Here stood Lucas Duda, in his first public moment as a Royal, suddenly up against a wall in an interview room next to a poster of the Sports Illustrated special issue commemorating the 2015 World Series championship.
The scene was absurd and ironic and symmetrical all at once.
Bless his heart, as longtime Royals coach Rusty Kuntz might say, Duda glanced at the image of Salvador Perez hoisting the trophy overhead and let out something between a groan and a throat-clearing.
Not that he didn’t appreciate what that championship represented to the team that beat his Mets.
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“You’ve got to tip your hat to the guys in that room,” he said.
Manager Ned Yost would insist that there was no “elephant in the room” in the acquisition of Duda, whose errant throw from first base (and attached scouting report by Kuntz noting a vulnerable arm) will be forever tethered to Eric Hosmer’s mad, magical dash to tie the decisive Game 5 in the ninth inning.
No elephant in the clubhouse, sure.
But certainly one rumbling around outside, considering that play is virtually the only context for Duda held by Royals fans.
Now the wacky twist on the context is this:
After the free agent signed a one-year contract for a reported $3.5 million, Duda essentially is further entwined with Hosmer by being entrusted as his replacement for the immediate future.
He’s here to inject the Royals with veteran experience as they seek to usher along prospects in their rebuilding scheme and add a much-needed left-handed power bat that in his last three mostly full seasons has produced 87 home runs, 88 doubles and 220 RBIs.
“It’s funny how baseball works out,” Duda said.
While Duda may or may not need some sense of redemption, he certainly will be trying to prove himself anew with the franchise that instigated a low point in his career.
“You definitely learn from failure,” he said. “It makes you strong as a person, as a player. And for the Kansas City fans out there that don’t think I’m maybe the right fit or whatever it may be, I’m out to prove them wrong.”
As a part of Royals history who sets about now trying to help build a bridge to their future.
It was an “easy choice,” said Duda, noting he entertained a few offers from other teams but “felt this was the best fit for me and my family. And here I am.”
A long way from Game 5 and its aftermath.
In the spring of 2016, he was quoted by Newsday as saying Kuntz’s opinion had “no substance” and clearly was irked by his words even while acknowledging the misfire had made for a restless offseason.
When Dayton Moore said on Wednesday that the Royals considered him “a very under-rated first baseman,” he didn’t say that included his own team in the past — as memorably put by Kuntz after the game when he said, “Bless his heart, Duda. He’s a good bat.”
Asked to speak to that previous assessment, Moore nimbly and somewhat playfully added, “Every player, every team, has areas of vulnerability … That’s just part of it. Players aren’t perfect. General managers aren’t perfect. News media aren’t perfect.”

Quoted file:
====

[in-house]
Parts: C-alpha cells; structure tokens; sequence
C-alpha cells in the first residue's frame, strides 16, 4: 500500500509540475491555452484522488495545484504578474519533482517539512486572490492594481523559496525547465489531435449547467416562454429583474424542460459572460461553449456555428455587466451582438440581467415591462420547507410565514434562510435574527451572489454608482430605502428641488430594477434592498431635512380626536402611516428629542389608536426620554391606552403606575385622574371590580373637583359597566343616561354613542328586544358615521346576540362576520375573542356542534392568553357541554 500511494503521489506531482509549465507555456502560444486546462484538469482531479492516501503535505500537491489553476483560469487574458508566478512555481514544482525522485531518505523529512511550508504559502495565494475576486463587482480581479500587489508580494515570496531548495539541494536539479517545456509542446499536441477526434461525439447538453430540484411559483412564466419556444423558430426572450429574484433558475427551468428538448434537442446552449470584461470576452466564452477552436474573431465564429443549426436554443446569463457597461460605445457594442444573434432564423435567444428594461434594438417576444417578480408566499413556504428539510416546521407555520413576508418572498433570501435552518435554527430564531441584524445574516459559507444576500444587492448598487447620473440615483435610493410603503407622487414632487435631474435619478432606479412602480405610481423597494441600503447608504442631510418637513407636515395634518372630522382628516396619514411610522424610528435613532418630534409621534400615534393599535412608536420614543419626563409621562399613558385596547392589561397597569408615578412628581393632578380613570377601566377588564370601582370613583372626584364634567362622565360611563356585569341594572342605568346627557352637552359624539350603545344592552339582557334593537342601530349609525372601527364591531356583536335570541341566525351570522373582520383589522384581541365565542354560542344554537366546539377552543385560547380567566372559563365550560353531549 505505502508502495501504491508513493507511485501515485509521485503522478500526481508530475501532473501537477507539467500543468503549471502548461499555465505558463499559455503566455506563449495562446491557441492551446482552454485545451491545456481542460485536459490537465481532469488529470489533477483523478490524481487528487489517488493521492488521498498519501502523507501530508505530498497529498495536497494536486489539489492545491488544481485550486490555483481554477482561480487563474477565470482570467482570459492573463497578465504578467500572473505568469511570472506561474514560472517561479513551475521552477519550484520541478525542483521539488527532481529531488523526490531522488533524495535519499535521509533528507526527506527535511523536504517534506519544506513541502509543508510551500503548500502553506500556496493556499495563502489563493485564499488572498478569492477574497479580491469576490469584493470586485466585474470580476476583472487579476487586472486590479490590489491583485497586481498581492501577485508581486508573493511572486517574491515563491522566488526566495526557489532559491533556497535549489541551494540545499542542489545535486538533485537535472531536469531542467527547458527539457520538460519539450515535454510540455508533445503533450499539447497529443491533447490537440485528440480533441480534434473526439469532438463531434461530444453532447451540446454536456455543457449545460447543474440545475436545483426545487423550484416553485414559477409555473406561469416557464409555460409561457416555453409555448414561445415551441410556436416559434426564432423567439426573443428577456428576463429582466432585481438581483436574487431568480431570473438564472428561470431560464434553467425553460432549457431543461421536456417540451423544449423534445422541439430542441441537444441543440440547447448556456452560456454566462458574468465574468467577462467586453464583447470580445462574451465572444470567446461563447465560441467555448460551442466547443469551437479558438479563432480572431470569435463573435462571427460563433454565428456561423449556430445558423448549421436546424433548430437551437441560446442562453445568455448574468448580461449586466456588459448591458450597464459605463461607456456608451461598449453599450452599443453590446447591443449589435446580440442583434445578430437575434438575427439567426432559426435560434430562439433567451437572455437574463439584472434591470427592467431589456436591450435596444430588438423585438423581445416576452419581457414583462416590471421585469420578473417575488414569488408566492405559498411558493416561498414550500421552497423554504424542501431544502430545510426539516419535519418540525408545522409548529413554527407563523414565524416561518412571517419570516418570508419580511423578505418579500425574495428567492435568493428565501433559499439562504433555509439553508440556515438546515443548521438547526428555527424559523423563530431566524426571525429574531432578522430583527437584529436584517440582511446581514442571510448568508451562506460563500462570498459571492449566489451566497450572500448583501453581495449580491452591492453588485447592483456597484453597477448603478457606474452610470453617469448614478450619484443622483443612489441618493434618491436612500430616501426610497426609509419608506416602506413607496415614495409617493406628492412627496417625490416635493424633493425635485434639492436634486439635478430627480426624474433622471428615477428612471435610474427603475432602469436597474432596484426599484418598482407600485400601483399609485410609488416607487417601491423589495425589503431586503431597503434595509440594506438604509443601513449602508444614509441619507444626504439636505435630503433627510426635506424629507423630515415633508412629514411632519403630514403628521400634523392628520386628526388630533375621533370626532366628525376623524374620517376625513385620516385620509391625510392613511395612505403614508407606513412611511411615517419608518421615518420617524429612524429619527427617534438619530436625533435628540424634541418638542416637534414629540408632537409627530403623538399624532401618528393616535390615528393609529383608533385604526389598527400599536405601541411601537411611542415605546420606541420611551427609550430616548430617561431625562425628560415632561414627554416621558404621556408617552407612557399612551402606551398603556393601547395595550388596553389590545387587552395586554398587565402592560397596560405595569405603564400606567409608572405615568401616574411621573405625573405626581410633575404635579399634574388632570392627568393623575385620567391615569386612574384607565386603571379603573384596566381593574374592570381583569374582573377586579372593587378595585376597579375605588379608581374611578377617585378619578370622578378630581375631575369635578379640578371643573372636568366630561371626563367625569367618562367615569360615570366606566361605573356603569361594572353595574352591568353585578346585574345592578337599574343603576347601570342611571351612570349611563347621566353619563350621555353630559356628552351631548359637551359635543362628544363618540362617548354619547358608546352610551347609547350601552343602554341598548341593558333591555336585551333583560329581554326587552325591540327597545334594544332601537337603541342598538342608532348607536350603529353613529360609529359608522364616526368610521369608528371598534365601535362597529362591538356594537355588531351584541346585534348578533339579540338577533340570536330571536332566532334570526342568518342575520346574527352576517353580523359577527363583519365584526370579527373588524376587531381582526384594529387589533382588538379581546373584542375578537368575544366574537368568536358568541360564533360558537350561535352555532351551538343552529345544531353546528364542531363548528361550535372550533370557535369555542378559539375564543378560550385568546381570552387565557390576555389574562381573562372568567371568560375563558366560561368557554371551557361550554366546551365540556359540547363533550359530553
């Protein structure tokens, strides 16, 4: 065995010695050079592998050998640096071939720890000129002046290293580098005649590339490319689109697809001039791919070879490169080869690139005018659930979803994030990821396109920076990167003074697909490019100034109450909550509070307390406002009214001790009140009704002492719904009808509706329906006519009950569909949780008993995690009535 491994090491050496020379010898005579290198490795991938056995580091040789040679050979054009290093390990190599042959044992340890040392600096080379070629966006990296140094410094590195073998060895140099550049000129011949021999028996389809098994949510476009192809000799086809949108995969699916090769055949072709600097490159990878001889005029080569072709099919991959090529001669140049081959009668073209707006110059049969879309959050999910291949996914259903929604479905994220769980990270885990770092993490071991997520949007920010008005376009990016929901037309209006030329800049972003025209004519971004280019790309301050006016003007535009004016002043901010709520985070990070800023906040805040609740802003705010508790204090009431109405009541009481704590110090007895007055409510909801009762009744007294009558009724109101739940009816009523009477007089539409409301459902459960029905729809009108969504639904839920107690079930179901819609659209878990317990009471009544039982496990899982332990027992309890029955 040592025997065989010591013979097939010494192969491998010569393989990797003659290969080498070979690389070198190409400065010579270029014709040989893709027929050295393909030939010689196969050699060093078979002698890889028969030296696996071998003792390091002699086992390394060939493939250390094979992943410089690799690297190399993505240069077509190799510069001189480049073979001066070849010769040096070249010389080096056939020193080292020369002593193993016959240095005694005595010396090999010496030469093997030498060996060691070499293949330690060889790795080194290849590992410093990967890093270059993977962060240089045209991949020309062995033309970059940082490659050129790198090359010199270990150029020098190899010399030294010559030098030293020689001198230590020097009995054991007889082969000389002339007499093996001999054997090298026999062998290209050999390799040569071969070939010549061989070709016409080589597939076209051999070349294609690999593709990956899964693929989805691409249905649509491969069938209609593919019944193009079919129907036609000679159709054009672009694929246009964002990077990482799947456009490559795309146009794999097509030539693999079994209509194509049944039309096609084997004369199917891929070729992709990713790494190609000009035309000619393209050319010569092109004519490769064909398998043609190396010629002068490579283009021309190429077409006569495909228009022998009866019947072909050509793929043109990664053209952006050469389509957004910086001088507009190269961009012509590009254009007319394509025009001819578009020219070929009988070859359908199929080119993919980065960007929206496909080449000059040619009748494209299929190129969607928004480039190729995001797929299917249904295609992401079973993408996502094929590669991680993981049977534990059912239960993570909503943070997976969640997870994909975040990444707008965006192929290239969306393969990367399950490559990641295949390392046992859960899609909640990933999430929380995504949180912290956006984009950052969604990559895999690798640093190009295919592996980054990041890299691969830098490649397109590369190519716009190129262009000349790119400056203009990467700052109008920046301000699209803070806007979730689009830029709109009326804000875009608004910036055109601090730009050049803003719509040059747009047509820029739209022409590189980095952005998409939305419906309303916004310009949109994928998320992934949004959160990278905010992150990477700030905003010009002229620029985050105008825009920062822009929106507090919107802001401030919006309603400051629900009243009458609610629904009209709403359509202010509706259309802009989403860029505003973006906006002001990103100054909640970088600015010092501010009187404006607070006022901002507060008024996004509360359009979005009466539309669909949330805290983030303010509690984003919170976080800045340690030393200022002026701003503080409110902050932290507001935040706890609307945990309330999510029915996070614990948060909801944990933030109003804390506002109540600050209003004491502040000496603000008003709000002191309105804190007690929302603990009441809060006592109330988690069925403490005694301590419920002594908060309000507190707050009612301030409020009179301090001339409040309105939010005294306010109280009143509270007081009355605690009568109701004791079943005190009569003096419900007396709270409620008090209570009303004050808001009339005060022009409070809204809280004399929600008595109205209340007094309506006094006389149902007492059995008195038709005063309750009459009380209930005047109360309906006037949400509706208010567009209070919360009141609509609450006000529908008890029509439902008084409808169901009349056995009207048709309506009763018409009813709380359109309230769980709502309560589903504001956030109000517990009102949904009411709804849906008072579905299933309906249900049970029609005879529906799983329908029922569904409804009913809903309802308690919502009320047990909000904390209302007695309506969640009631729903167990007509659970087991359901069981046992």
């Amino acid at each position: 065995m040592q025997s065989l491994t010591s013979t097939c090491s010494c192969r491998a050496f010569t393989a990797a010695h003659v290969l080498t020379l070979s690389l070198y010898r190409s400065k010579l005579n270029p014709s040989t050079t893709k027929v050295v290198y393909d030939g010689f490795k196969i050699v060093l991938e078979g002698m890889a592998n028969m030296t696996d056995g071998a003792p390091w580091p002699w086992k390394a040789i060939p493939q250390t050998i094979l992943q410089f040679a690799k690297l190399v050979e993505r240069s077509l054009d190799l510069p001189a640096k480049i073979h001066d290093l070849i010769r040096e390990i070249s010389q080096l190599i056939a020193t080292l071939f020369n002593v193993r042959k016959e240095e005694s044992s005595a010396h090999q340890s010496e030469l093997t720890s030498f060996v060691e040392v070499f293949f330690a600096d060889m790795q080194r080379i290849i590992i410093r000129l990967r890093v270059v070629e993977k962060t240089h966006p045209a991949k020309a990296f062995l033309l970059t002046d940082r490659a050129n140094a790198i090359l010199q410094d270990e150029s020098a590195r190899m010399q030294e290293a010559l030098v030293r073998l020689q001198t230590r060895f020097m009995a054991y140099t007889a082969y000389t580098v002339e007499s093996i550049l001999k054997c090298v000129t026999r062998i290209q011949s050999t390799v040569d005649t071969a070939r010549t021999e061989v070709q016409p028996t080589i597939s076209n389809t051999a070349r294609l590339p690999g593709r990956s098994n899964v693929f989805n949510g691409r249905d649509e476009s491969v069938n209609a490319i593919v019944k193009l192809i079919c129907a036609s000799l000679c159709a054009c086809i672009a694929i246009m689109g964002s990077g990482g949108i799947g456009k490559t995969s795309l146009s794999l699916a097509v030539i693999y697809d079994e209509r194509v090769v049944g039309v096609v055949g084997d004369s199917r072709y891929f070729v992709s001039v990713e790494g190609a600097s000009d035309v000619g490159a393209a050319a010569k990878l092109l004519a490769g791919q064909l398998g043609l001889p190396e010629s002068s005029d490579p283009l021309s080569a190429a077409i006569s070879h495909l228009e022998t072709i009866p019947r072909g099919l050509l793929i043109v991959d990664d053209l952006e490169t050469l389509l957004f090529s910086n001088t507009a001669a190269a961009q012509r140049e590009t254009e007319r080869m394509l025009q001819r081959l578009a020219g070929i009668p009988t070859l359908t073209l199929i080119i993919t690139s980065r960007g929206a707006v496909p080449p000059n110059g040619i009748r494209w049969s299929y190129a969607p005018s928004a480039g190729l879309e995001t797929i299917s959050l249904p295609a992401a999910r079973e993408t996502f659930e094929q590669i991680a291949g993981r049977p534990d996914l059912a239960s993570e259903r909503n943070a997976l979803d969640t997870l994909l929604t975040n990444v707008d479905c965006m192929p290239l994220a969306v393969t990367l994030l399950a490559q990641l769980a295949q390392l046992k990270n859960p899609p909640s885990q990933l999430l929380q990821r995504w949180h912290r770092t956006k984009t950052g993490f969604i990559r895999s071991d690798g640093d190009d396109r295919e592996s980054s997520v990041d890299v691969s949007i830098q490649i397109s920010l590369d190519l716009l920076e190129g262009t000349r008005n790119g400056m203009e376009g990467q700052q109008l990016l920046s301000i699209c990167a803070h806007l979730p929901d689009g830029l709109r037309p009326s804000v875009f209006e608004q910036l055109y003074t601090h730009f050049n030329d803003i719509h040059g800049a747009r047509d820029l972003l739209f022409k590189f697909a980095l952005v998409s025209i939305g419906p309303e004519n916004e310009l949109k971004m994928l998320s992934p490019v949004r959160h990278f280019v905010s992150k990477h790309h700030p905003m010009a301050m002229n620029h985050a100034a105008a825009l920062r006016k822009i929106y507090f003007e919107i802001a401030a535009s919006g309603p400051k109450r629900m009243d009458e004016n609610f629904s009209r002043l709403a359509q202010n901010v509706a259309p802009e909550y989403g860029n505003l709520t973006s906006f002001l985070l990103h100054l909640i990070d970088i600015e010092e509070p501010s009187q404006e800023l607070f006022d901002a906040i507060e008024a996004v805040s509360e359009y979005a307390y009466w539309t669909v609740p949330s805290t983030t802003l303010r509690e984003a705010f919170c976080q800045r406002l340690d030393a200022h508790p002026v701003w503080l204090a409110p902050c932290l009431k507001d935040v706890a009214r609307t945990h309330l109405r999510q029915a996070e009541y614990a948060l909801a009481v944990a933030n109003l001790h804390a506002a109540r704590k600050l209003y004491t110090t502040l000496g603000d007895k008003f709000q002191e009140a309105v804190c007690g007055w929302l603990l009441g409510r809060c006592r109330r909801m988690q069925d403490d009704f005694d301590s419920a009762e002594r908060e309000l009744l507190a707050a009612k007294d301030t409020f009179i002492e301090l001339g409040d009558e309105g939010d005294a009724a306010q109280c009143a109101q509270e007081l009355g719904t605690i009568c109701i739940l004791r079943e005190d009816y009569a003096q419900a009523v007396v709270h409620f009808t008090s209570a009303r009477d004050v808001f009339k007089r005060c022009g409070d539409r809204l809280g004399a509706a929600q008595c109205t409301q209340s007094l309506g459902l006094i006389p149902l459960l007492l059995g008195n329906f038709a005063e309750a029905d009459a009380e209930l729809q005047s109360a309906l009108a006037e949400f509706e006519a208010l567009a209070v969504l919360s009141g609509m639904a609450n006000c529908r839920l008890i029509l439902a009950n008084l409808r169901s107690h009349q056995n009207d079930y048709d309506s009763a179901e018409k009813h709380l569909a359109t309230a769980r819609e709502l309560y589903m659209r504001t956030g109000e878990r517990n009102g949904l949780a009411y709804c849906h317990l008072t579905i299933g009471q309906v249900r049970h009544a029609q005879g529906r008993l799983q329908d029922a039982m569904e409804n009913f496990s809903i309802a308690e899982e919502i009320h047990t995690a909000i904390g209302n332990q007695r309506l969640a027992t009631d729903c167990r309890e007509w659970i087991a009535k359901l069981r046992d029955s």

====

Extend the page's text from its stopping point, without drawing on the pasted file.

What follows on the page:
Or as Yost put it: “It was a one-time play. We make the play again and he might have thrown Hos out by 10 feet. You don’t know. It was just something that happened. But we’re extremely excited to have him.”
The ever-jovial Kuntz, now a roving instructor with the Royals, said he’d already had a good exchange with Duda and was struck by what a great guy he seems to be and his size and power.
But neither quite broached the specifics of his 2015 comments.
“No, it never came up,” Kuntz said, laughing. “We just keep moving on, that kind of a deal.”
Which is the developing part of the story here.
Duda wasn’t going to let that moment defeat him, even if it will always be attached to him.
Since the tortured moment that made him as much a source of ire among Mets fans as it did an object of derision for Royals fans, since missing four months of the 2016 season because of a stress fracture in his back, Duda rebounded last year by hitting 30 home runs in just 127 games with the Mets and Tampa Bay Rays.
Never mind that those numbers may not translate easily to cavernous Kauffman Stadium.
“We’ll see,” he said. “Maybe they’ll turn into doubles.”
Still, it’s understood his role is meant to be more transitional than transformative.
He has valuable experience and understands “the rhythm of the major leagues,” Moore said, and he can impart all of that while helping ease the pace of weaving in Hunter Dozier or whoever is to be next in the Royals’ youth movement.
“Doesn’t mean that their time won’t happen at some point during the 2018 season, but we’ll see,” said Moore, adding that in his experience it puts an unnecessary extra burden on prospects to break them in on opening day.
Meanwhile, for his part, Duda considered the clubhouse and veterans like Sal Perez and Alex Gordon and “some young talent, some great arms” and said, “It’s going to be fun. We’re going to surprise some people.”
Which would make for yet another level of oddity in a tale that already features plenty.